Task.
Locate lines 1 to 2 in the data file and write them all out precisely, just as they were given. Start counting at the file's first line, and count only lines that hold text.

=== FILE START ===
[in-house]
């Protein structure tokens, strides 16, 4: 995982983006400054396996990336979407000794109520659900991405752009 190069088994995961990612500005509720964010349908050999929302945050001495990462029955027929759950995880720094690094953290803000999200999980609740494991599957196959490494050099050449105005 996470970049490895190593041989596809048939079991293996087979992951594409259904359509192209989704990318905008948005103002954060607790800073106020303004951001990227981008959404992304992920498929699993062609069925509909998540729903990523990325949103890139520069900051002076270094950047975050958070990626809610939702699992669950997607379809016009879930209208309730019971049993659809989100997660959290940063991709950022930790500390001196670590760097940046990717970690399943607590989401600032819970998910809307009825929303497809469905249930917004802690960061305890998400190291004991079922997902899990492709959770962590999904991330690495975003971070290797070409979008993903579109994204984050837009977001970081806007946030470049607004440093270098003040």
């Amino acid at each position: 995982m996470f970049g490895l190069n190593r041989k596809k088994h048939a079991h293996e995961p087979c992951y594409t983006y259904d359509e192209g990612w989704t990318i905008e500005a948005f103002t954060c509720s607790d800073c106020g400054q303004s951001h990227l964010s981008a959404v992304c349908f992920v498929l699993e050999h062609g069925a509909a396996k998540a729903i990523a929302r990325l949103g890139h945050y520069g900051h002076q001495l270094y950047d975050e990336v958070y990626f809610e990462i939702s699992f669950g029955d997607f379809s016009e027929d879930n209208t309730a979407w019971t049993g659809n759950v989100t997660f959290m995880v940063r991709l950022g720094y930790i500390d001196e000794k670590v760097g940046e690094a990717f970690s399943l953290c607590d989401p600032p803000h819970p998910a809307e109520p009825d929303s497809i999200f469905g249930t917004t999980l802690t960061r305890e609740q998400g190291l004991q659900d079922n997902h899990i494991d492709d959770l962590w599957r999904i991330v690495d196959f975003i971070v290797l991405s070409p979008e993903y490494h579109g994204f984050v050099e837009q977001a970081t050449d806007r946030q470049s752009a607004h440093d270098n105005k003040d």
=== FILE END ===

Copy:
[in-house]
């Protein structure tokens, strides 16, 4: 995982983006400054396996990336979407000794109520659900991405752009 190069088994995961990612500005509720964010349908050999929302945050001495990462029955027929759950995880720094690094953290803000999200999980609740494991599957196959490494050099050449105005 996470970049490895190593041989596809048939079991293996087979992951594409259904359509192209989704990318905008948005103002954060607790800073106020303004951001990227981008959404992304992920498929699993062609069925509909998540729903990523990325949103890139520069900051002076270094950047975050958070990626809610939702699992669950997607379809016009879930209208309730019971049993659809989100997660959290940063991709950022930790500390001196670590760097940046990717970690399943607590989401600032819970998910809307009825929303497809469905249930917004802690960061305890998400190291004991079922997902899990492709959770962590999904991330690495975003971070290797070409979008993903579109994204984050837009977001970081806007946030470049607004440093270098003040």